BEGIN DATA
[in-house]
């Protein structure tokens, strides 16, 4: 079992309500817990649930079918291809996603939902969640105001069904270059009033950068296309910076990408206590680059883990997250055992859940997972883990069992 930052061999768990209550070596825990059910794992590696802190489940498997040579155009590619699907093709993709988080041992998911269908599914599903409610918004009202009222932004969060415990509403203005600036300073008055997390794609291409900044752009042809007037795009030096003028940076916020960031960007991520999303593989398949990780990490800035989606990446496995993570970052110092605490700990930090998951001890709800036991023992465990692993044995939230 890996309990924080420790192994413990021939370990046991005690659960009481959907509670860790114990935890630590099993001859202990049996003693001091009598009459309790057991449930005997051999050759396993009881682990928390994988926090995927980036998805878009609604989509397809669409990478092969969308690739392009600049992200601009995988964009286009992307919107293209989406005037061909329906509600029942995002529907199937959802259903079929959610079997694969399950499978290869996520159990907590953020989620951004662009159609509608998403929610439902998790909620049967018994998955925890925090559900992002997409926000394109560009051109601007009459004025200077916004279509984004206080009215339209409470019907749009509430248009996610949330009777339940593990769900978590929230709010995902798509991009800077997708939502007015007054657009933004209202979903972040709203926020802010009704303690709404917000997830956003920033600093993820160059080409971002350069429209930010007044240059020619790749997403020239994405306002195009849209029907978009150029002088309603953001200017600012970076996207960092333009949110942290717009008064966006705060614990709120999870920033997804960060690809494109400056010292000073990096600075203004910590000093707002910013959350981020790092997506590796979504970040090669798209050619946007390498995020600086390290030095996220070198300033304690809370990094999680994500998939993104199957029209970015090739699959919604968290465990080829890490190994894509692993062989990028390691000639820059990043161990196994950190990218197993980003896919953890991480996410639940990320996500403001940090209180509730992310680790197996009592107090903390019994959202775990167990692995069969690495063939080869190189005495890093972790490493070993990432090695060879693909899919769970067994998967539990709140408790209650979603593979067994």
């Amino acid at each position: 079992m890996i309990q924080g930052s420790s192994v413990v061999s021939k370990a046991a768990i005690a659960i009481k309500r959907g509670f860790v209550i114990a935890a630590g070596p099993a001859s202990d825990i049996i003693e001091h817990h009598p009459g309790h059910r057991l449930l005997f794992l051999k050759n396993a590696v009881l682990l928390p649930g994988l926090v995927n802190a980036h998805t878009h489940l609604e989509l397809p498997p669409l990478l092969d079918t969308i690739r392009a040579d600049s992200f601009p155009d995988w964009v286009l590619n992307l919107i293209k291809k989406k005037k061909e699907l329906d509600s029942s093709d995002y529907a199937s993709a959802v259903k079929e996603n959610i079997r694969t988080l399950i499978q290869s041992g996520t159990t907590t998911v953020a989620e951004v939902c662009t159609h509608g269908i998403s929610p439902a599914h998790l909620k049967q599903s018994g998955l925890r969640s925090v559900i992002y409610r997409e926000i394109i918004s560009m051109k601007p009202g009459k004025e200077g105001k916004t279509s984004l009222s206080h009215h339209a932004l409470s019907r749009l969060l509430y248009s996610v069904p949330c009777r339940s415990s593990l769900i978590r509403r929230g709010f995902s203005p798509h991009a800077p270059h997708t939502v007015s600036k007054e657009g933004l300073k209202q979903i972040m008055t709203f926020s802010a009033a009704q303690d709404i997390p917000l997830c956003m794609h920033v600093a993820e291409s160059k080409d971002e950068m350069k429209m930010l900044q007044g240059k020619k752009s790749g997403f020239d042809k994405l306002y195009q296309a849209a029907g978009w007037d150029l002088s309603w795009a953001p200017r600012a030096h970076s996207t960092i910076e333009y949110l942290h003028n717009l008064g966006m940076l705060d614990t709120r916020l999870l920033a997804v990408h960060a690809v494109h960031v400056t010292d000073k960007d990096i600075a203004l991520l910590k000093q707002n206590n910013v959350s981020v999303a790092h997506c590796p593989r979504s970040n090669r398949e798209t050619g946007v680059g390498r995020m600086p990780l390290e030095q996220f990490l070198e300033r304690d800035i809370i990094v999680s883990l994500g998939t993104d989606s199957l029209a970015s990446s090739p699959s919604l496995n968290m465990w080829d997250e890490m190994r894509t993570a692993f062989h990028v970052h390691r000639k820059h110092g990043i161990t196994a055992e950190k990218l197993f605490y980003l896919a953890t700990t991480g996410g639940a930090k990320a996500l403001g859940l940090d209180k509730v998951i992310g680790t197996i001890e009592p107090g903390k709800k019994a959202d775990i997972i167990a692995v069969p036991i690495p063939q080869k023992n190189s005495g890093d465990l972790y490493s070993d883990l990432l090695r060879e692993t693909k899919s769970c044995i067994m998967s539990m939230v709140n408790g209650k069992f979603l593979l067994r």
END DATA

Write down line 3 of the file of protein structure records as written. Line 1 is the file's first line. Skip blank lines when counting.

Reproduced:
């Amino acid at each position: 079992m890996i309990q924080g930052s420790s192994v413990v061999s021939k370990a046991a768990i005690a659960i009481k309500r959907g509670f860790v209550i114990a935890a630590g070596p099993a001859s202990d825990i049996i003693e001091h817990h009598p009459g309790h059910r057991l449930l005997f794992l051999k050759n396993a590696v009881l682990l928390p649930g994988l926090v995927n802190a980036h998805t878009h489940l609604e989509l397809p498997p669409l990478l092969d079918t969308i690739r392009a040579d600049s992200f601009p155009d995988w964009v286009l590619n992307l919107i293209k291809k989406k005037k061909e699907l329906d509600s029942s093709d995002y529907a199937s993709a959802v259903k079929e996603n959610i079997r694969t988080l399950i499978q290869s041992g996520t159990t907590t998911v953020a989620e951004v939902c662009t159609h509608g269908i998403s929610p439902a599914h998790l909620k049967q599903s018994g998955l925890r969640s925090v559900i992002y409610r997409e926000i394109i918004s560009m051109k601007p009202g009459k004025e200077g105001k916004t279509s984004l009222s206080h009215h339209a932004l409470s019907r749009l969060l509430y248009s996610v069904p949330c009777r339940s415990s593990l769900i978590r509403r929230g709010f995902s203005p798509h991009a800077p270059h997708t939502v007015s600036k007054e657009g933004l300073k209202q979903i972040m008055t709203f926020s802010a009033a009704q303690d709404i997390p917000l997830c956003m794609h920033v600093a993820e291409s160059k080409d971002e950068m350069k429209m930010l900044q007044g240059k020619k752009s790749g997403f020239d042809k994405l306002y195009q296309a849209a029907g978009w007037d150029l002088s309603w795009a953001p200017r600012a030096h970076s996207t960092i910076e333009y949110l942290h003028n717009l008064g966006m940076l705060d614990t709120r916020l999870l920033a997804v990408h960060a690809v494109h960031v400056t010292d000073k960007d990096i600075a203004l991520l910590k000093q707002n206590n910013v959350s981020v999303a790092h997506c590796p593989r979504s970040n090669r398949e798209t050619g946007v680059g390498r995020m600086p990780l390290e030095q996220f990490l070198e300033r304690d800035i809370i990094v999680s883990l994500g998939t993104d989606s199957l029209a970015s990446s090739p699959s919604l496995n968290m465990w080829d997250e890490m190994r894509t993570a692993f062989h990028v970052h390691r000639k820059h110092g990043i161990t196994a055992e950190k990218l197993f605490y980003l896919a953890t700990t991480g996410g639940a930090k990320a996500l403001g859940l940090d209180k509730v998951i992310g680790t197996i001890e009592p107090g903390k709800k019994a959202d775990i997972i167990a692995v069969p036991i690495p063939q080869k023992n190189s005495g890093d465990l972790y490493s070993d883990l990432l090695r060879e692993t693909k899919s769970c044995i067994m998967s539990m939230v709140n408790g209650k069992f979603l593979l067994r």